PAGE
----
“We know that in terms of language, babies perceive sounds differently from adults. As they get older… they lose the ability to distinguish many of the other speech sounds,” said Levy. “If we surround them with speech sounds from all around the world… then we are keeping those categories going, which helps later on in life with their language.”
And when they return home from a trip, their experiences can actually help them in school, according to Hancock.
“It makes them more open to try new things [and] less cautious of people and scenarios that are not familiar to them,” she said. “It will inevitably make children more open and remove bias.”
Here are a few tips on how to maximize your child’s experience while traveling.
Take a stroll in a local neighborhood.
While it’s great to see the major attractions in a destination, walking around a local neighborhood can be one of the most impactful moments for children, said Hancock. A child’s brain tends to make connections based on what is familiar to them. “If you’re in Venice, spend time on the Grand Canal, and if you’re in Paris, spend time by the Eiffel Tower, but the pieces that really resonate with children are the experiences they can relate to,” she said. “It’s going to be meaningful for your child if you just find a quiet neighborhood and go forwalk…Inevitably, you’re going to see people sweeping out their front yard and local vendors. And that’s much more meaningful — you’re going to get a better slice of what everyday life is like and your child will, too.”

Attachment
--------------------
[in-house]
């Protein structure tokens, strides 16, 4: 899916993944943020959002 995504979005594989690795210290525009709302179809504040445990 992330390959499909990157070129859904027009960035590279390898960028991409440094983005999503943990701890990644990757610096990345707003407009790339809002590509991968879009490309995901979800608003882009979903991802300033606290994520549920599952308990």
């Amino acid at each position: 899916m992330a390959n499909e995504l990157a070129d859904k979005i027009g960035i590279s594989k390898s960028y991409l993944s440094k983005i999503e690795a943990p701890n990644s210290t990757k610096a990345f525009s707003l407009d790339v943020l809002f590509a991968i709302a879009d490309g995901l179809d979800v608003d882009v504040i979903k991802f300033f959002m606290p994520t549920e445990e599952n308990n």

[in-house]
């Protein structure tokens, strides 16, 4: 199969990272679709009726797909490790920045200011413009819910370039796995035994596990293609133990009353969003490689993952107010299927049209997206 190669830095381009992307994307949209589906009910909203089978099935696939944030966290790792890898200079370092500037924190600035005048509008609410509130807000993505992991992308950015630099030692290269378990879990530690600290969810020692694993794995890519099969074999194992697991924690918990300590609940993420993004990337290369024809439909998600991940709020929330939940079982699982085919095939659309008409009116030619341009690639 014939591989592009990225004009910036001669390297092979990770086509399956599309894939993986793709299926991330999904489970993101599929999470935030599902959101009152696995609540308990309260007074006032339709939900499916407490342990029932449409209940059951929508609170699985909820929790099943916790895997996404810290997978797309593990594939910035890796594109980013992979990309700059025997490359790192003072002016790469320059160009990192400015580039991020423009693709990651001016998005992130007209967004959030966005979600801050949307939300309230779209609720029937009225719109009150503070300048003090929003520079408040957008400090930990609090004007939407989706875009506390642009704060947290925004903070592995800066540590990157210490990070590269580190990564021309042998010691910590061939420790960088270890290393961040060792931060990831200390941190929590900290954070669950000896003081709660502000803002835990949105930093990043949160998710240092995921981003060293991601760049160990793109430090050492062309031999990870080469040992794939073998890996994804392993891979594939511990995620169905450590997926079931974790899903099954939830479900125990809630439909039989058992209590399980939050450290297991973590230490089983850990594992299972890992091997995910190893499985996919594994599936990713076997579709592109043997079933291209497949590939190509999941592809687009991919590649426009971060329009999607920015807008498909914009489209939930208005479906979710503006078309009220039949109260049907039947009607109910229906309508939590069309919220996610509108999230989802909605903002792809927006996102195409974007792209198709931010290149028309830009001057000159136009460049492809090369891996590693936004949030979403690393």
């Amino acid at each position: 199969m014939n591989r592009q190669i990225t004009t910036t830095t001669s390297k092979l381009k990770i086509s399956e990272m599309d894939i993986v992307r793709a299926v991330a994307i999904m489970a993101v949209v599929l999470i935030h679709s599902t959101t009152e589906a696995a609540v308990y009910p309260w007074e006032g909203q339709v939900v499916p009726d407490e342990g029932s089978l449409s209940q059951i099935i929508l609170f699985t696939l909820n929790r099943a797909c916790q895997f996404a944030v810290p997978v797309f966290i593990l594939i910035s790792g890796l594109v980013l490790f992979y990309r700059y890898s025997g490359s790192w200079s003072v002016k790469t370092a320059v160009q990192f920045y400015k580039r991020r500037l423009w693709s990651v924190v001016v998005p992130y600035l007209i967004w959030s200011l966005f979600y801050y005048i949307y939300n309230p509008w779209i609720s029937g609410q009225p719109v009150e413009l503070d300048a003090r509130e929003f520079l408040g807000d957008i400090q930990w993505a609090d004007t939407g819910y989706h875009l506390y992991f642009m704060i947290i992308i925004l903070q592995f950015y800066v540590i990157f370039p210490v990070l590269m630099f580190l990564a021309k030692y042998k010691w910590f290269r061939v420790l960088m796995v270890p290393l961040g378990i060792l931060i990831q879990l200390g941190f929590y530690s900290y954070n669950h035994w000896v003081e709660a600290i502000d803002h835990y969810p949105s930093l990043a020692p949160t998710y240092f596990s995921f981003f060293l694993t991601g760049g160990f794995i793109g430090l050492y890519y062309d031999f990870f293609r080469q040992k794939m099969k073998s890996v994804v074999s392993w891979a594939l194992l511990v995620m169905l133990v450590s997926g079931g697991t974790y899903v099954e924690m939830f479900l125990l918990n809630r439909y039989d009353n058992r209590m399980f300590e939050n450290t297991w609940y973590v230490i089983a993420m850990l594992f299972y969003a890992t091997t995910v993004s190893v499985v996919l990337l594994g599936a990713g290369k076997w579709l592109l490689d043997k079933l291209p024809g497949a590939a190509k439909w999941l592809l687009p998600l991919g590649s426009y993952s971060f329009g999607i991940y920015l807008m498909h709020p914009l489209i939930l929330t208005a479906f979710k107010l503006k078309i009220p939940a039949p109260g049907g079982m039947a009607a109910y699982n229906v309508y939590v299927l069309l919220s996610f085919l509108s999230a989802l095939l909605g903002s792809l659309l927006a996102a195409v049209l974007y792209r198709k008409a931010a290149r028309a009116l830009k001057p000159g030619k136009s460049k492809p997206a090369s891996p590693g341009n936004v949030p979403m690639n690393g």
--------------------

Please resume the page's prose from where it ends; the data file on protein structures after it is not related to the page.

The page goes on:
Create a tradition while on vacation.
Traditions can help kids connect to a trip. For example, as children, my sister and I collected soda bottles in every country we visited. “Traditions are meaningful for kids,” said Hancock. “Anything that you can relate back to the child’s world is going to be a meaningful experience to them.”
Have your kids play with other children.
Grouping kids with other children around their age will help their development, even if they don’t speak the same language, according to Levy. “Have them meet other children — they will play, learn, and find ways to communicate,” she said. “And they’ll learn that not everybody speaks English.”
Turn your trip into a game.